A chorus of murmurs rose from our ranks as we quietly voiced our respective opinions on this new dimension of training.
Sure, I wasn't really digging the whole getting-knocked-out part, but everything else sounded like a lot of fun.
"You will proceed to the armory and trade in your live ammo for magazines of TTR," Ponder instructed us. "After that, you will report to the forest for your first combat simulation. Does anyone have any questions?"
"How are we going to execute this exercise?" asked Stisen.
"Platoon on platoon," Ponder replied. "The first platoon to eliminate two-thirds of the opposing force wins. Any more questions?”
No one had any.
“Good. You are dismissed.”
We geared up in less than five minutes.
Our eight minute, thirteen second days were long past.
The forest was a three-kilometer march down the Gladsheim Highway. It’s the same one we pass through whenever we run the Beach.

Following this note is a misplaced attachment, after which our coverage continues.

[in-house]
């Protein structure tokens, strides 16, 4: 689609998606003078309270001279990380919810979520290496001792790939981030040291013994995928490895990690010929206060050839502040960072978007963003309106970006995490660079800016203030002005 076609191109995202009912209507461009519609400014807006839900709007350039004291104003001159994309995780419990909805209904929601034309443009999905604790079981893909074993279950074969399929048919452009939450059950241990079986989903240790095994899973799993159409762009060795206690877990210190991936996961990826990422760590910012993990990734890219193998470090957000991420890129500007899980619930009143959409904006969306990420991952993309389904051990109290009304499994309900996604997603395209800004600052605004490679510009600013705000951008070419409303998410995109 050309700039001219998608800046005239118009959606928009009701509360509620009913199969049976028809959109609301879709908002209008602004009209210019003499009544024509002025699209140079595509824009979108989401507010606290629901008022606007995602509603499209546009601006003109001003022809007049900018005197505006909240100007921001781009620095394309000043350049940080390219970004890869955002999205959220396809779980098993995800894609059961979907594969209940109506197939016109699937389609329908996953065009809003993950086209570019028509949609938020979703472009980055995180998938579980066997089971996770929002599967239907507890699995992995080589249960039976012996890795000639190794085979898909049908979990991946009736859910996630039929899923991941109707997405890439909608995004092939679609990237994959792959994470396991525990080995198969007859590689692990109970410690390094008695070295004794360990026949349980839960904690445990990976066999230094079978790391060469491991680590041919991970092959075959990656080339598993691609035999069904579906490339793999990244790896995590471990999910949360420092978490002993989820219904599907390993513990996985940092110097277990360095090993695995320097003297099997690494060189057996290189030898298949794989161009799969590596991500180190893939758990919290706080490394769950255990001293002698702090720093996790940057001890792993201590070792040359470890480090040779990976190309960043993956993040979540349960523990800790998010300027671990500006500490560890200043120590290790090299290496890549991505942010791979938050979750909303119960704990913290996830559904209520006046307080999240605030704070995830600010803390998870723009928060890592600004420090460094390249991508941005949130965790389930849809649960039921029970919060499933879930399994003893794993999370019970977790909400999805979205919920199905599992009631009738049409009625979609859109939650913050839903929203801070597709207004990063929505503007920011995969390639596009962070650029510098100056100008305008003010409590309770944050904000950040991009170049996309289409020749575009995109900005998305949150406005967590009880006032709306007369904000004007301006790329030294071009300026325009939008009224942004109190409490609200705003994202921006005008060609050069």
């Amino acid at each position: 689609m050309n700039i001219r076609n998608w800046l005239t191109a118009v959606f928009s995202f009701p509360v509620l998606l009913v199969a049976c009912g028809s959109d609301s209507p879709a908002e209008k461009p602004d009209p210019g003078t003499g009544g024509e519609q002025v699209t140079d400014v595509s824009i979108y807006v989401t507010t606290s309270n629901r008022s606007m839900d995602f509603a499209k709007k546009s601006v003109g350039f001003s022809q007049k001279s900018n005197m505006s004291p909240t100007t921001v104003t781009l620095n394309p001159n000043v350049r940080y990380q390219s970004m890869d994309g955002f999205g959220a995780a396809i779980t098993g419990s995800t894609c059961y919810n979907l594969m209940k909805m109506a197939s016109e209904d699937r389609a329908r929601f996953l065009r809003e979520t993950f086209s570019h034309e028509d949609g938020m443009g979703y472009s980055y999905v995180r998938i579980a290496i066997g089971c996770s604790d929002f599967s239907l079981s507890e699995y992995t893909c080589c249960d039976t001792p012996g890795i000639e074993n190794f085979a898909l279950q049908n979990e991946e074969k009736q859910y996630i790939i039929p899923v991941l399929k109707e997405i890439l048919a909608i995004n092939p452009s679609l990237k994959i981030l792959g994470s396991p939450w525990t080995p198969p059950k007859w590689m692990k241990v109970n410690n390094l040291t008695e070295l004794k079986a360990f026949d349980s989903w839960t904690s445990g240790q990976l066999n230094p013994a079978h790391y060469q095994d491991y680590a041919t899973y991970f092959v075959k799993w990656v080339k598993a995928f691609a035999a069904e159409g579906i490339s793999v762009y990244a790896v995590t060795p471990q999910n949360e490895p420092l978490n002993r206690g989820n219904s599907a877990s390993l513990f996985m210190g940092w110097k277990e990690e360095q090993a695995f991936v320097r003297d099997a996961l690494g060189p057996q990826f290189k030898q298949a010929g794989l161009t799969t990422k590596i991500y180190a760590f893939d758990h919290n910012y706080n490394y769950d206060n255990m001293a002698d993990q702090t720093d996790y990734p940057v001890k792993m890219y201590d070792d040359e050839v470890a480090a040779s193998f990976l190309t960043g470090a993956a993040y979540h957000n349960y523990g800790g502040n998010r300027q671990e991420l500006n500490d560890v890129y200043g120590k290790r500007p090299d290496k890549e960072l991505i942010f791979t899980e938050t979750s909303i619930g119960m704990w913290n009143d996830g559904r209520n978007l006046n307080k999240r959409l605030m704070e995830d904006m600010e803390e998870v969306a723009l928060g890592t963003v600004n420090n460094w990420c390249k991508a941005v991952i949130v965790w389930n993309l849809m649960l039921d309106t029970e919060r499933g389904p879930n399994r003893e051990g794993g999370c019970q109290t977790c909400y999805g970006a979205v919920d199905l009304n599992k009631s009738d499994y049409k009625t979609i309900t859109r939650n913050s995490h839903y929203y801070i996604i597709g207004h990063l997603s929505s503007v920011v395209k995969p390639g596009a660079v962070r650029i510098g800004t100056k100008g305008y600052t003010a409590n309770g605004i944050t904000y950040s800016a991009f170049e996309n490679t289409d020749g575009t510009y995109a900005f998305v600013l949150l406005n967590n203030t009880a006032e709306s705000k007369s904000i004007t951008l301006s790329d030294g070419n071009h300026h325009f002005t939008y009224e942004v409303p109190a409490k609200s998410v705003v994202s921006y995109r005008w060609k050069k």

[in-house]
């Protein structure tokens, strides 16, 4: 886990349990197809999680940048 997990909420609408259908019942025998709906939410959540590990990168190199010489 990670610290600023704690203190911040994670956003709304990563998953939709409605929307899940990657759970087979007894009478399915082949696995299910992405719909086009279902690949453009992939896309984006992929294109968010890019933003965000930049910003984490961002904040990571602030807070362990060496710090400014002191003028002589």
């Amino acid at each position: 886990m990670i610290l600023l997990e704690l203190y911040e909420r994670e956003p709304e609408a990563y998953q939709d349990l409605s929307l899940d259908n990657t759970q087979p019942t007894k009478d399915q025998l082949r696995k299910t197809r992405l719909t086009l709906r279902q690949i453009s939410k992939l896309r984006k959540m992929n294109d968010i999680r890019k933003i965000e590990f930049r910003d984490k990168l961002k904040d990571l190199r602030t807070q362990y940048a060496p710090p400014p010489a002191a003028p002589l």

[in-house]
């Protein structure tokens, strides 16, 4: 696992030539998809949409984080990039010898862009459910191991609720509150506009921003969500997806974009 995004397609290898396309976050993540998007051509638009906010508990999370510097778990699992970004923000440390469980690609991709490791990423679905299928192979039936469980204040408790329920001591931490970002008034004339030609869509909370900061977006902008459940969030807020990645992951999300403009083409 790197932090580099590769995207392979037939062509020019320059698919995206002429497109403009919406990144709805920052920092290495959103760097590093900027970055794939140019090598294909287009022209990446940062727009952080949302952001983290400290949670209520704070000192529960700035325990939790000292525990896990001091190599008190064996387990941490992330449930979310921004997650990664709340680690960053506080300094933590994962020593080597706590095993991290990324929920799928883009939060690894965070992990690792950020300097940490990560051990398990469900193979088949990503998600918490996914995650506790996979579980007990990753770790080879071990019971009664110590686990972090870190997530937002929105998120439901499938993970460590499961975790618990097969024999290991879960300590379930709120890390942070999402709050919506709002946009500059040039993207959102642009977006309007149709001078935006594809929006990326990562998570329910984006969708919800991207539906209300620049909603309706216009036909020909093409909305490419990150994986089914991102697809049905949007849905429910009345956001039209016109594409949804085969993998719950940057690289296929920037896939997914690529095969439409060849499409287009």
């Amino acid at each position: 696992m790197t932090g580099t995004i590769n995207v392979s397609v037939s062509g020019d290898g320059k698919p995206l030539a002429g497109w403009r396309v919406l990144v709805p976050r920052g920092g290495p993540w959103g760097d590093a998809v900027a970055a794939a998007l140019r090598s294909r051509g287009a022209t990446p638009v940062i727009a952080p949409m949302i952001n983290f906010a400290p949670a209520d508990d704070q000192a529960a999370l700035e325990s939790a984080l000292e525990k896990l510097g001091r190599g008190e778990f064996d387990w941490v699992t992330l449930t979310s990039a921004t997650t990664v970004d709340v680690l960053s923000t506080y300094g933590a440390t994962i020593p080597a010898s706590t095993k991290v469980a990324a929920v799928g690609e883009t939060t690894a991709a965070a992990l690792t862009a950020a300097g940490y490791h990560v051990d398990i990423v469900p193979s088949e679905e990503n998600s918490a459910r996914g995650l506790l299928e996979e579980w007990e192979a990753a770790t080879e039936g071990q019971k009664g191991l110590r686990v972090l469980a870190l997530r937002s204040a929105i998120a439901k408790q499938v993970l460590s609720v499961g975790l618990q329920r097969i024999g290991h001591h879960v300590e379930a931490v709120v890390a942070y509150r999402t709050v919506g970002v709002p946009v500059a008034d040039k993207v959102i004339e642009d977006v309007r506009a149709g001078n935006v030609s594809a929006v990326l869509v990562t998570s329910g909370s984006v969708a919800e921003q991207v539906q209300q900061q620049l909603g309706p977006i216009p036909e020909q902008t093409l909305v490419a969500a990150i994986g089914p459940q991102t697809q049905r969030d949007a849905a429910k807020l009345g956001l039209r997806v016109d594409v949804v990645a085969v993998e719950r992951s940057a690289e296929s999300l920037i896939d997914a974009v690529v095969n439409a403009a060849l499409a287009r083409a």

After we left the wheat fields behind, we marched through the forest for a short while. Captain Ponder led us to a gravel path which snaked off into the woods. The path’s entrance was partially obscured by bushes, and there were no signs marking its location.
Anyone driving past probably would miss it.
The gravel path took us deep into the forest to our simulation zone.
The sim zone comprised of two opposing hills, with a small creek winding through the valley in between. Chain link fences surrounded the entire area, forming our boundaries.
Captain Ponder took us to the sim zone’s entrance gate and ordered us into formation.
“I will be observing the exercise from a hidden post in the trees above,” the Captain informed us. “I camouflaged it myself, so I advise you don’t waste any time searching for me. Squad leaders, synch your watches and start the mission clock on my mark.”
Carrol, Stisen, Habel and the other squad leaders raised their watches, waiting for the go-ahead.